Ducks penned up is a disaster for most.
    The few basics of treating birds for lice/mites, keeping coops dry with fresh bedding, dry food and clean water is all that’s needed.
    Treating all kinds of birds for vitamin deficiency and then breeding them just results in weaker birds. There’s always the rare instance when antibiotics can help an otherwise healthy bird but seems to me people load them up with all kinds of crazy stuff. The majority of herbal, medicinal, magic in a bottle is just a joke. Half the products marketed for chickens is designed for the BYC member. It’s all ridiculously overpriced. All you have to do is compare ingredients and you’ll learn real fast the profit margin on chicken products.
    It’s easy to keep up with some regimen of adding straw to messy pens after bad weather but most rarely continue with the same enthusiasm after a few years.
    Too much help is definitely hurting chickens in the long run. Obviously there is extreme weather conditions but for the majority of us birds can handle the heat pretty well with plenty of water and shade. They can be rained on, snowed on etc.. as long as they can be kept dry in their coops with plenty of fresh air regardless of temp most do fine. Full grown hens do not need heat lamps in temps -10 or so and above.
     
  6. sawilliams

    sawilliams Songster

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    Everyone had to do what they feel is best for thier chickens. It sounds to me like you might be questioning not if you need to do so much but if you are stretching yourself too thin with worry and care.

    Fact is there is a lot you are doing thatyou dont have to do, but all of it still increase thier quality of life. Making sure nests are clean incourages nest use and clean eggs, finding the proper feed helps with egg quality as well as quantity. Triming nails spurs and even beakes helps to make life easier and more comfortable for the chickens, and hand feeding an ill chicken certainly makes us all feel good when they pull through.

    But the truth is yes your grandfather asks even for uncle probably took a much more carefree approach. Knowing, chickens will eventually die and not making a fuss over illness or injury.

    If toy are feeling a bit over whelmed I would suggest taking a step back. What do you need to do and what can you let be?

    I clean nests when they are dirty, I clean the coop when I feel it needs or it starts getting smelly. I don't tend sick chickens but will seperate them with feed and water incase they can pull though on thier own. I don't trim nails but I provide treats over concrete to incourage scratching. I haven't dealt with spurs or beaks. I did blow dry a wet chicken recently to try to prevent death by shock after she fell in the dogs pool. And I have wrapped and tendon a slipped tendon on a baby chick. But I have also had to ask my husband to cull a chicken after its ability to recover went down hill from an injury despite my help. I've dusted chickens treated leg mites, sprayed the coop. But everything I do I question, do they really need this? Is it helping the flock as a whole, or is it worth the effort for just 1 chicken? Will the task cause me stress?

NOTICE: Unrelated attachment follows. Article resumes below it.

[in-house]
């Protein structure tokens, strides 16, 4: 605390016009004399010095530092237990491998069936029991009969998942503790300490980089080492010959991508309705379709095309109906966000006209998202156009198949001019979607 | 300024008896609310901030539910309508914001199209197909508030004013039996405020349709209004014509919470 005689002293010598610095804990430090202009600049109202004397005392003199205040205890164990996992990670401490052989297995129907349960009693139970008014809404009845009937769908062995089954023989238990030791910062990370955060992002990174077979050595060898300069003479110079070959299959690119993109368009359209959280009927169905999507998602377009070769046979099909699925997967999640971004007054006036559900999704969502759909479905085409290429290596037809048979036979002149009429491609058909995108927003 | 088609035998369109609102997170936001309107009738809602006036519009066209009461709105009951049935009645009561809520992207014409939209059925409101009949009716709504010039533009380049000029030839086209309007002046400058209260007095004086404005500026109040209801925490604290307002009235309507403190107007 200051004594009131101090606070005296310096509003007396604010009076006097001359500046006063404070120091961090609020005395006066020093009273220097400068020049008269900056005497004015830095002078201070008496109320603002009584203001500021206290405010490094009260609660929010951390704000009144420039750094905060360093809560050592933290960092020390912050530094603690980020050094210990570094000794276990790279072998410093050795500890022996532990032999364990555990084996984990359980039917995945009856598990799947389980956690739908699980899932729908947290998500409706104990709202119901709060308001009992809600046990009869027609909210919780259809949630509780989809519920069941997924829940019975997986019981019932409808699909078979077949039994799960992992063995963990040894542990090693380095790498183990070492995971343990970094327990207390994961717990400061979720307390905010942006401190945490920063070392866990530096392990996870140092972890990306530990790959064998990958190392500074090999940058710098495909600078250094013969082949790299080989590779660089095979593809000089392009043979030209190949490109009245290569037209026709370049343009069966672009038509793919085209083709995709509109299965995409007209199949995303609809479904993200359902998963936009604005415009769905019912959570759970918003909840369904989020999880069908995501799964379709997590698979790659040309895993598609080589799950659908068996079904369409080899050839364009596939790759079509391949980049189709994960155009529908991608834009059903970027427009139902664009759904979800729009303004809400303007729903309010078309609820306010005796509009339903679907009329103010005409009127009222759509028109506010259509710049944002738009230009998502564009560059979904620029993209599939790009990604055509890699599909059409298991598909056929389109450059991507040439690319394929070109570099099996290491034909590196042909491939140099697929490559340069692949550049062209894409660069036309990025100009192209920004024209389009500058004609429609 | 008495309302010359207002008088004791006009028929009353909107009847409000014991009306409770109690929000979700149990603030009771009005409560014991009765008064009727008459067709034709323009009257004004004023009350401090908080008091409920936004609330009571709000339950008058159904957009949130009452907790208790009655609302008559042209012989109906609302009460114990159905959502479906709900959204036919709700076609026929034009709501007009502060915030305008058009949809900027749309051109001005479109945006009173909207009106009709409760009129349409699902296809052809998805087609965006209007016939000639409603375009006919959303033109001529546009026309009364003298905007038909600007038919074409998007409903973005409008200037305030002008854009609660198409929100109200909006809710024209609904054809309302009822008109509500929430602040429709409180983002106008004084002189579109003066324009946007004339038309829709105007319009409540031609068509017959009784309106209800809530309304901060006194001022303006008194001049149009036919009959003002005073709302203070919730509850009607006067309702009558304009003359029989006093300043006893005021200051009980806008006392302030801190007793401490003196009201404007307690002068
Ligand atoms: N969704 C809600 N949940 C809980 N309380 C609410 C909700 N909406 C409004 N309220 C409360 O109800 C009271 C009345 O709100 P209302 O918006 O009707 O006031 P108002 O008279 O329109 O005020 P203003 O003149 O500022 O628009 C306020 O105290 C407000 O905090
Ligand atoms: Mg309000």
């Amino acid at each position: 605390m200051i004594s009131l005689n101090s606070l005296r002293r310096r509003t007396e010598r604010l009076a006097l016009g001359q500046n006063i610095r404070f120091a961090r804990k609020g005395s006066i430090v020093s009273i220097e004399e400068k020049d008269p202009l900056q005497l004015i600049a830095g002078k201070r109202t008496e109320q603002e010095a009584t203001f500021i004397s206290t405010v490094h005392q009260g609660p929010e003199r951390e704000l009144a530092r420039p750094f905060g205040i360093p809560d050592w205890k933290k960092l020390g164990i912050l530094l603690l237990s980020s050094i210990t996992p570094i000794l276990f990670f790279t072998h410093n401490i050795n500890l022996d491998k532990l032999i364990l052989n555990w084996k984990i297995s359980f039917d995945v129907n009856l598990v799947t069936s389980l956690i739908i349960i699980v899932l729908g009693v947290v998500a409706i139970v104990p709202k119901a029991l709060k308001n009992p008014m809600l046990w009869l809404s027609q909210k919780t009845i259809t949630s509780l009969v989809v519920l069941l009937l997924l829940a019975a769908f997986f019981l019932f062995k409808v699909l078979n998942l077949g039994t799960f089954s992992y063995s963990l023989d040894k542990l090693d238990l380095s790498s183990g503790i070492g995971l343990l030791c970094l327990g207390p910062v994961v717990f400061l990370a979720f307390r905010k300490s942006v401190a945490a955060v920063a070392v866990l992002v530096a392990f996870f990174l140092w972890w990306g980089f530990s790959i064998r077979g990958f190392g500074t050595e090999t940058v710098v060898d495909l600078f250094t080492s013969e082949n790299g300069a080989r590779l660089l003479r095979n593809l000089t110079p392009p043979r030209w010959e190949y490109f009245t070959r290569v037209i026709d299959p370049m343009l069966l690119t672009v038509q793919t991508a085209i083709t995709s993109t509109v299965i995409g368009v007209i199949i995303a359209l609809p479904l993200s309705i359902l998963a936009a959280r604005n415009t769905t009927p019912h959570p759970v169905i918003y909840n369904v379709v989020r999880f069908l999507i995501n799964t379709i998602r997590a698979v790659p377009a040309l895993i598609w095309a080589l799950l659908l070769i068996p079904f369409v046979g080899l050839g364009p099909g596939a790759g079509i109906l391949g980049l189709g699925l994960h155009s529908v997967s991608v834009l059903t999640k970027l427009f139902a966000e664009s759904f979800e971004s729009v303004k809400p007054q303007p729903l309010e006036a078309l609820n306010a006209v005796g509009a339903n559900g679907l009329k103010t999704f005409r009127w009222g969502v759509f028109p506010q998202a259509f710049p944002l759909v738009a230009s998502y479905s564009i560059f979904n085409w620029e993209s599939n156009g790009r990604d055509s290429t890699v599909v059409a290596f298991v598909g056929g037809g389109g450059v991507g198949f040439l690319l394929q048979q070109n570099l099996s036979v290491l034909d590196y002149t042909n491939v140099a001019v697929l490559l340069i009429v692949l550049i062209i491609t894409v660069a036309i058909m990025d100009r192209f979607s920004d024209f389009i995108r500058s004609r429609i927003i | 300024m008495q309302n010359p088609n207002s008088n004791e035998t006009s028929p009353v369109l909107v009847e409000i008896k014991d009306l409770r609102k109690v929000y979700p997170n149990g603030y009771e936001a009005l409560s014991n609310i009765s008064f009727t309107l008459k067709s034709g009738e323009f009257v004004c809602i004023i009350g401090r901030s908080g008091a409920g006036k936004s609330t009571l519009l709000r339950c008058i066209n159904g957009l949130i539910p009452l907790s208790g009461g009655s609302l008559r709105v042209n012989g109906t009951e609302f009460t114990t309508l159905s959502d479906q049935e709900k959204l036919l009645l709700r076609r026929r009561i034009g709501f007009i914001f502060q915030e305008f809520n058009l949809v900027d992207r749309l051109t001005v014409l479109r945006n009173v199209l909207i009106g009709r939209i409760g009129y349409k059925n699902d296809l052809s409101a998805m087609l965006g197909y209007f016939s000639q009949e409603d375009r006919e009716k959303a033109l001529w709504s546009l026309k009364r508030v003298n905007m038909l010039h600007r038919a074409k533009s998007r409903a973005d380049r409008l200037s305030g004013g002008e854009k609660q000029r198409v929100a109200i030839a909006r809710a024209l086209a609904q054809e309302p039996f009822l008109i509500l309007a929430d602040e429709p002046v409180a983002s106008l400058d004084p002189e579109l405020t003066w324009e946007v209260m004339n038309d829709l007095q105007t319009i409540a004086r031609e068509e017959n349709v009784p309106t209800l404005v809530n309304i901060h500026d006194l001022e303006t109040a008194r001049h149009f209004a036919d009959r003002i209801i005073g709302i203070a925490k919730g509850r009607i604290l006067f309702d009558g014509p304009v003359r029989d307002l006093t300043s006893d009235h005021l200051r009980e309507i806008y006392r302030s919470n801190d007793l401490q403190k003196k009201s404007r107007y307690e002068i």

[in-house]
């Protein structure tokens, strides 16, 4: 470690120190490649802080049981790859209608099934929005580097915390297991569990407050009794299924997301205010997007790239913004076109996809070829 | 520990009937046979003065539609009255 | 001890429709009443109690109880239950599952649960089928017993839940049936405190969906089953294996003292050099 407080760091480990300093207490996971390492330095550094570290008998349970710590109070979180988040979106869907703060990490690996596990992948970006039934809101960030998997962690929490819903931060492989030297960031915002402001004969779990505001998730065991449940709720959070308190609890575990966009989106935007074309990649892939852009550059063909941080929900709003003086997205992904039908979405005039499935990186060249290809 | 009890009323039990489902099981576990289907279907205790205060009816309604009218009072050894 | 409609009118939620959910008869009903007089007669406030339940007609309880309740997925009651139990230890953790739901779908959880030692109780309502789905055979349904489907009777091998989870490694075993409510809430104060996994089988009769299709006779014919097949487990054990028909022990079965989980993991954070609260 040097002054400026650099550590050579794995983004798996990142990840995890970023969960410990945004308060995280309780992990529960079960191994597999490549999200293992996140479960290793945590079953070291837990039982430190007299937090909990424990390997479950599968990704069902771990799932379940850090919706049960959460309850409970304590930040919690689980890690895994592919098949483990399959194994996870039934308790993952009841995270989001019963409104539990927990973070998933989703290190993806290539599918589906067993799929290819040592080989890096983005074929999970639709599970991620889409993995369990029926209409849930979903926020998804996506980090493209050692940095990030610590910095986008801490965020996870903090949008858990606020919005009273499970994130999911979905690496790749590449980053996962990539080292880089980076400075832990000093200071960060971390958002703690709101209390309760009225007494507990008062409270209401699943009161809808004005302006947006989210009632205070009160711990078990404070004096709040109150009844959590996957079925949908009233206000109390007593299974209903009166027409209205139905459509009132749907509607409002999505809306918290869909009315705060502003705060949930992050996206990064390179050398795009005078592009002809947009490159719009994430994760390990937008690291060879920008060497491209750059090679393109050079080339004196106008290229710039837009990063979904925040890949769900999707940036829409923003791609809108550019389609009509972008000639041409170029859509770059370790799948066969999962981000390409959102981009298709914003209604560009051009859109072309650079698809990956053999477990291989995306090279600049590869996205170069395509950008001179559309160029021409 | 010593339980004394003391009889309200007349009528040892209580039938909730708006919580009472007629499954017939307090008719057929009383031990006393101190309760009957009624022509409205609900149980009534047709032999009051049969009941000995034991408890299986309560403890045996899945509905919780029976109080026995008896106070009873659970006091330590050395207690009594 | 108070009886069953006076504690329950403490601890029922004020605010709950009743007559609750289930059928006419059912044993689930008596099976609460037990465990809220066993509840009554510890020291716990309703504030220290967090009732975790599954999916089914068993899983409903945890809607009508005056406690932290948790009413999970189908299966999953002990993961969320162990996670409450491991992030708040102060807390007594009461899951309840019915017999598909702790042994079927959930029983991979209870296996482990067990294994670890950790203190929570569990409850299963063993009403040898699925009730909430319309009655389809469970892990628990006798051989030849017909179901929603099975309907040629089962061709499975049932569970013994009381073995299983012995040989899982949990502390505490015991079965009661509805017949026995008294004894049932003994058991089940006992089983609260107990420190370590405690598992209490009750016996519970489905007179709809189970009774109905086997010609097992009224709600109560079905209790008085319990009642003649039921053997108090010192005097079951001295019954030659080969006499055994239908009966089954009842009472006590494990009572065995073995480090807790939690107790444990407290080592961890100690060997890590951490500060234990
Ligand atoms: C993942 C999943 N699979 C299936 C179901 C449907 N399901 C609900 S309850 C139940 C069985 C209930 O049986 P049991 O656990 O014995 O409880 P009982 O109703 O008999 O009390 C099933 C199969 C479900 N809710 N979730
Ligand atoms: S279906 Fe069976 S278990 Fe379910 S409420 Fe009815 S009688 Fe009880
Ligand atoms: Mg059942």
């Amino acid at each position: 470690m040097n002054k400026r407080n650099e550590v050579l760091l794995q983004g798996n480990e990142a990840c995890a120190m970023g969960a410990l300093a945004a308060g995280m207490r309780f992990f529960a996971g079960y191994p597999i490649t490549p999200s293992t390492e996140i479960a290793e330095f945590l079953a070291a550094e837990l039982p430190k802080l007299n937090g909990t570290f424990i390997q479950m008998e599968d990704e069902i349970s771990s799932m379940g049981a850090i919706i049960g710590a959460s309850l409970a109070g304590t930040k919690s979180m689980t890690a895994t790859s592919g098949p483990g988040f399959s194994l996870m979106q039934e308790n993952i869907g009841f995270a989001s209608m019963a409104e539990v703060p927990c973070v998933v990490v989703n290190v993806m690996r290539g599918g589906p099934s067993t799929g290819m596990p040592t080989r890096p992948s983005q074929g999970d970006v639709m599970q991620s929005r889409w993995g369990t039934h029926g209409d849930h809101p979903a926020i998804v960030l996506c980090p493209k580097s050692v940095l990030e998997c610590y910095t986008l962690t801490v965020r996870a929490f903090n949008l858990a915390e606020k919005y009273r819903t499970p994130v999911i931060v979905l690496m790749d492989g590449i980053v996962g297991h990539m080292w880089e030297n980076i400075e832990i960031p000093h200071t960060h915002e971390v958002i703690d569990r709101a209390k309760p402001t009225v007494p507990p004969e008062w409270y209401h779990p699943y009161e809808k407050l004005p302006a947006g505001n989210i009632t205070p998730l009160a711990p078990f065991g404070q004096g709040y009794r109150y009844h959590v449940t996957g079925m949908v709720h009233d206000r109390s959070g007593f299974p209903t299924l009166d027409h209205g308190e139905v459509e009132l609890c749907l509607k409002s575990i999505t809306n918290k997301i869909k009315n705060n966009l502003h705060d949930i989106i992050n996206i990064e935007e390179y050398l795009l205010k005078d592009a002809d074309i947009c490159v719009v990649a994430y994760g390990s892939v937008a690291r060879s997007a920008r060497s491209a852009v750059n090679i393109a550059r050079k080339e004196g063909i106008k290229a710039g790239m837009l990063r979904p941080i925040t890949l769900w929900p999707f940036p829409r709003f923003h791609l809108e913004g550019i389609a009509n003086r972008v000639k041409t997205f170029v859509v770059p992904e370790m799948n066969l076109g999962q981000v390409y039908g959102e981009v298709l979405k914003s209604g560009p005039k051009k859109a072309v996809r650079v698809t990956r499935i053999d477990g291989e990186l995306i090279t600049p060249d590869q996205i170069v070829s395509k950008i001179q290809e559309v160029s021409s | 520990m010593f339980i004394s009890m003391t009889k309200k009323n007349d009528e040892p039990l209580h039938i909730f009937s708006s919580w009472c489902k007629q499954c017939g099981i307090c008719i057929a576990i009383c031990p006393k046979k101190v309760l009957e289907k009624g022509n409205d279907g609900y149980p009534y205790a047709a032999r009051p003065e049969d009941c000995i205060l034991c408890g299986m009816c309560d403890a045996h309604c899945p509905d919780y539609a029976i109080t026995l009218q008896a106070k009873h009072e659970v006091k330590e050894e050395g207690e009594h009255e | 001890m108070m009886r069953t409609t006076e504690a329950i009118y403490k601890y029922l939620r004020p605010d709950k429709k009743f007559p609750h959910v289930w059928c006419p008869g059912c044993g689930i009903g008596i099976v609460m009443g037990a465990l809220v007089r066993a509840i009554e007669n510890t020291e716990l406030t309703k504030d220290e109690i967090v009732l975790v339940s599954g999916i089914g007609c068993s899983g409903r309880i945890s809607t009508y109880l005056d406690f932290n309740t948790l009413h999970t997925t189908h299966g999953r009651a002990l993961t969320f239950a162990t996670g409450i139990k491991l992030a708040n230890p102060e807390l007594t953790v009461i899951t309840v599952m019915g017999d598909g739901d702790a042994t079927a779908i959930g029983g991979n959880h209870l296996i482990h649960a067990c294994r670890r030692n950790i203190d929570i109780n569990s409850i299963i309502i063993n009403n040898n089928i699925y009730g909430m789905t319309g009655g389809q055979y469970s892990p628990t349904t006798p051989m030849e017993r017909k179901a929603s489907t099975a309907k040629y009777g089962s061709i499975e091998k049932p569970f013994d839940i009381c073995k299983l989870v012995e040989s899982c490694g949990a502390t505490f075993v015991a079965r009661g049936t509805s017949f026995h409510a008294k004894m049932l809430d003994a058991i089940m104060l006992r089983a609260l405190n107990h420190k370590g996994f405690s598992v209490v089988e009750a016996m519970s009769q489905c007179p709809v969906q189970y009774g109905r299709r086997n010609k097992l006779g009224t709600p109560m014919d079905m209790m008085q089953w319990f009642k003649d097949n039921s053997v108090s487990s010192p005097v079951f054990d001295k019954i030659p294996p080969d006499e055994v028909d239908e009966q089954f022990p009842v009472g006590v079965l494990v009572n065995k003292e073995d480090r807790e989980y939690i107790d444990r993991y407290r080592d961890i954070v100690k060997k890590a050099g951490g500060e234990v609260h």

Do change nests, do clean the coop, do treat for mites and worms as you need too. Do try to help a chicken that might need it. But don't stress about what if, and dont feel bad if you choose to not asisist understanding what might happen if you don't. Your doing great.
     
  7. wyoDreamer

    wyoDreamer Crowing

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  8. HollyWoozle

    HollyWoozle Chirping

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    These are great responses - thanks so much! I try to find a balance between keeping things simple but offering a good standard of care. I am a worrier by nature though and am disheartened by issues within the flock, wondering if I am doing the best for them or if I have somehow made things worse.

    Really helpful to hear all your opinions. :)
     
    Perris, HeyHo, Chick-N-Fun and 5 others like this.
  9. Eggs82

    Eggs82 Chirping

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    Got a neighbor who raises chickens and does nothing more than feed, water and collect eggs. Chicken gets sick, it dies. Predator gets a few. He goes and buys more. They free range 24/7 and he really doesn’t loose that many. He also gets the occasional batch of chicks that show up randomly from the woods or behind the shed or something. Not really my style but to each his own I guess. My flock free ranges 24/7 but I also look after them as much as possible.
     
  10. Mrs. K

    Mrs. K Crowing

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    I think that some people get an unrealistic expectation of a chicken life, and feel guilty if they do not live long lives. If you don't want all those problems, cull your flock each year, and add young birds each year. Younger birds tend to be healthier birds.

    I feed, water, collect eggs, manage bedding a couple of times a year. I do have a coop/run, and predators and I have an ongoing battle. I have never given any medicine to a bird.